Direct trocar insertion through Palmer's point with 10 mm trocar OR Veress needle insufflation prior to trocar entry through Palmer's point? Which one is preferable or practiced?
Two different obstetrical cases were observed in female camels. In both cases, severing straining of mothers resulted in prolapse of the (uterus???) or (vagina??). Meanwhile with continuous straining, this prolapsed part was teared with appearance of the fetal parts. In the second case, the intestines were dislocated after fetal removal.
The questions are:
1. Is this prolapsed/teared part vagina or uterus? I suggest it is uterus, it seem very similar to the endometrium.
2. What is the pathogensis? How did this part come to outside during parturition? Is this the non-pregnant horn?
We would like to understand both cases.
Does anyone still use Voluven, a colloid in a pressure bag during spinal anesthesia administration to decrease incidence of spinal hypotension ? If not what are your alternatives to reduce hypotension incidence in C-section ?
I mean: in order to have clear margins at extemporaneous pathological examination. You stick to preoperative design of removal? Use intra-operative ultrasound? Aim larger margins?...
A 18-year-old girl with primary amenorrhoea having well developed secondary sexual characters and lower one third of vagina consulted me for pain and swelling of lower abdomen for last two months. The pain is dragging and not happening monthly. It was a hard mass with smooth surface moving side to side. The mass was freely moving above-downward on per-rectal examination. USG features were suggestive of a fibroid but did not reveal any cervix. What would be the differential diagnosis? I did laparoscopy and MRI and finally removed the mass.
We have isolated a pure culture of Bifidobacterium in a endocervical and endometrial swab collected during a surgical process from a woman who has endometritis postpartum.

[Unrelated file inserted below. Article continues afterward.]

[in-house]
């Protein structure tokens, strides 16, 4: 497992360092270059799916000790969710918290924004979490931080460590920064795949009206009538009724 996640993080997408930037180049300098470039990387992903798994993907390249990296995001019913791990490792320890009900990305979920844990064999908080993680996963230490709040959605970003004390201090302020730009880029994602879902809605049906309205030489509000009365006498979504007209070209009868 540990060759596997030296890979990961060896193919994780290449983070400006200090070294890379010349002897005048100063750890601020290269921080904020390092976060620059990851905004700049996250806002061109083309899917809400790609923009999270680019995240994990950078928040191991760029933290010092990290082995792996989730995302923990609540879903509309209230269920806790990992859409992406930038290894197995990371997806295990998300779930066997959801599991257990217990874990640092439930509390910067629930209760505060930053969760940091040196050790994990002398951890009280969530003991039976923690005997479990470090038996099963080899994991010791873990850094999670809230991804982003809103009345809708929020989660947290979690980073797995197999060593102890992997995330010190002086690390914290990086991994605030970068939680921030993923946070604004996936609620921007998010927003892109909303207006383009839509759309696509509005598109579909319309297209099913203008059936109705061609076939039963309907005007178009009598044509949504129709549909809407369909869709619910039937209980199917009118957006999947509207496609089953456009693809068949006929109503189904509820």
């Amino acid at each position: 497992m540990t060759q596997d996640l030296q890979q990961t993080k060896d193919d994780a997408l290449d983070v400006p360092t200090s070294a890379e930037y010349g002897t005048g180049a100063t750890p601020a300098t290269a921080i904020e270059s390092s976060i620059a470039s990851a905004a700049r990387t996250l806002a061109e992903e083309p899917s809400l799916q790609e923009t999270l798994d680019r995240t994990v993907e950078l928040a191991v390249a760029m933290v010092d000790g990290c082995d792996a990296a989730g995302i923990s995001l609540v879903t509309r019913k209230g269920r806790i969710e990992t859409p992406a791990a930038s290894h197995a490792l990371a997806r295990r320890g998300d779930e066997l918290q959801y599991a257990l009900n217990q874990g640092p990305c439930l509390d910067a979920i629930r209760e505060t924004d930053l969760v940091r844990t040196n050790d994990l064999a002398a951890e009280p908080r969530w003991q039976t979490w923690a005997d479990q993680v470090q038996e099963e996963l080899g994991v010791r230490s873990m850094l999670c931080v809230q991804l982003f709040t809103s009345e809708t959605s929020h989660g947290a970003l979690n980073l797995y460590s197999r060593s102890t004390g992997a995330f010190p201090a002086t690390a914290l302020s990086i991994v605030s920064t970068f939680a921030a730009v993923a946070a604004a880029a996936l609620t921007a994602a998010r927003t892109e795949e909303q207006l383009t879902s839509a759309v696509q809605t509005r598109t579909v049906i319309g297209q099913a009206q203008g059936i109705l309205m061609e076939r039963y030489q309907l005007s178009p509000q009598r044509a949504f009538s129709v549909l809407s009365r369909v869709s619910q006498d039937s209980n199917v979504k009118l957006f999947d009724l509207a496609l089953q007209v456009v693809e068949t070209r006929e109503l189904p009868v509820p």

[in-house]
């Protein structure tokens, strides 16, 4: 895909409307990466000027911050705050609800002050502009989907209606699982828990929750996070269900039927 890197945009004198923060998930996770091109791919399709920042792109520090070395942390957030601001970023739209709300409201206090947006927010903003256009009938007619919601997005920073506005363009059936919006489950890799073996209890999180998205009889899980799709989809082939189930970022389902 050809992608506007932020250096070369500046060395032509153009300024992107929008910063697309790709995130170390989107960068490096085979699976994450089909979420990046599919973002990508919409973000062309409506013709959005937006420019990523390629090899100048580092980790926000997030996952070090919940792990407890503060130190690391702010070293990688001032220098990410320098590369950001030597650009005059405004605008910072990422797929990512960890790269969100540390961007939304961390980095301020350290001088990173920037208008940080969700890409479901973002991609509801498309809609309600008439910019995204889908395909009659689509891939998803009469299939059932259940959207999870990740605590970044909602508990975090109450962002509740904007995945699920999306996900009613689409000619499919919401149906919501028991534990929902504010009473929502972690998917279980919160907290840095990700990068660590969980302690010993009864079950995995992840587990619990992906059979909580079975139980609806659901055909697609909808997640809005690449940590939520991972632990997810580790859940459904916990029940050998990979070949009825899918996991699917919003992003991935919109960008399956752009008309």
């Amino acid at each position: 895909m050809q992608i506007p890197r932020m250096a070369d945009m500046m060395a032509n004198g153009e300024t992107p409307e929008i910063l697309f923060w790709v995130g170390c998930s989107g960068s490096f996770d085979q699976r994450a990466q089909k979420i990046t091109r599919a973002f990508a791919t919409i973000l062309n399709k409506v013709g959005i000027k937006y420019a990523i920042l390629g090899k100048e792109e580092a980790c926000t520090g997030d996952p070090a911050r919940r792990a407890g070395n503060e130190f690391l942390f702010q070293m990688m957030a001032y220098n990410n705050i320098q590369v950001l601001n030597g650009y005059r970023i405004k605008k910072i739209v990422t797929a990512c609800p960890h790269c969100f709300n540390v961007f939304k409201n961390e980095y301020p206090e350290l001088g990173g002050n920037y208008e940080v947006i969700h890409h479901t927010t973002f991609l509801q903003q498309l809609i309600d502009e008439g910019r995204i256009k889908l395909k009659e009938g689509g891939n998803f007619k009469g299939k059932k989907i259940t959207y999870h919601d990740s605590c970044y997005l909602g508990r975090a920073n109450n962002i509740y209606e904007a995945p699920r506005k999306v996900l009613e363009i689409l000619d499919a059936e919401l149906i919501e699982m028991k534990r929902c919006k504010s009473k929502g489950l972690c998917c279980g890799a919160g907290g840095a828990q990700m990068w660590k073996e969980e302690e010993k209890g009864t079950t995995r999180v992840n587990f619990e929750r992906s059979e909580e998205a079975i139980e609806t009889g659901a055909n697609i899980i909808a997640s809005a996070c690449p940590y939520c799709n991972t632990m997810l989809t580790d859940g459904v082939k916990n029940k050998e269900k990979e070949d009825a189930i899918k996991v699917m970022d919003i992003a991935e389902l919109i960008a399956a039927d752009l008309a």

Is it possible that this "commensal" has caused the infection?
All the other exams are negative for all the microorganism we could test.
In the third cesarean section, should uterine incision be performed above the former uterine incision or under the former uterine incision or in situ of the former uterine incision?
Is there laparoscopic training box especially for laparoscopic Gynaecology now? and do you think that is it useful?
Could someone help me with the case of a patient who underwent surgery of Wertheim-Meigs for cervical cancer for 15 days ago, and has been showing urinary retention. She referred to feel of bladder fullness but can't urinate. We are making intermittent catheterization.
What are some reports in the literature about what the risk factors are for the recurrence for POP surgery? What is the most recurrent area in POP surgery? Little about ideal procedure for recurrent POP surgery.
14 year old (24kg) phenotypic female operated 8 days back for 28 wks size torsion of solid (mostly) ovarian tumor in emergency. She also had large cliteromegaly. Clinical diagnosis was dysgerminoma. LDH was very high. Alpha fetoprotein came next day was very high. 'Y' chromosome could not be assessed prop as it was taking at-least 10-15 days. Clitoral reduction was planned but laparotomy had lot of adhesions and most probably she would require another surgery to remove another gonad. Uterus was present with b/l fallopian tubes. Vagina is narrow with separate opening for urethra. Other side gonad was looking streak with a mount on one side. HPR came yesterday - Malignant Mixed germ cell tumor (Dysgerminoma with Yolk sac tumor) and biopsy from other gonad as seminiferous tubule. Surgical stage was Ic. She is planned for chemo followed by clitoral reduction. Karyotype still awaited. 17 Hydroxyprogesterone and testosterone was normal.
There seems to be an rising incidence of prolapse of the vaginal vault following vaginal hysterectomy in the area I practice presumably because the primary procedures are mainly performed by practitioners with inadequate experience in conducting vaginal hysterectomy; and also because of wrong choice of treatment method in cases of procidentia
Many women with pelvic organ prolapse detected during pelvic examination do not have complaints related to it. Should repair surgeries be done on them?
What is the opinion regarding site specific repair of vaginal wall prolapse? Some gynaecological operative books do not mention it, especially for posterior vaginal wall prolapses. If site specific repair is followed, then anterior and posterior colpoperineorrhaphy should go into oblivion. Is there any role of approximating levator ani for rectocele? Does the latter procedure cause stress urinary incontinence in some women?
During tubal reanastomosis one cannot achieve exact apposition between mucosal layers of both sides of fallopian tube. Methylene blue is introduced to assess the success of the tubal anastomosis. In case there is no spillage through the fimbrial end, does it always mean that the surgery has not been successful? Is there is any role for repeat surgery in the same sitting in such cases? Are guide wire/ probes encouraged during tubal recanalisation? What postoperative management can be carried out in order to retain tubal patency? Some surgeons advocate hydrotubation to increase the success of the surgery. I would like to see if there are references with regard to this or any other method that helps during and after such kind of surgery.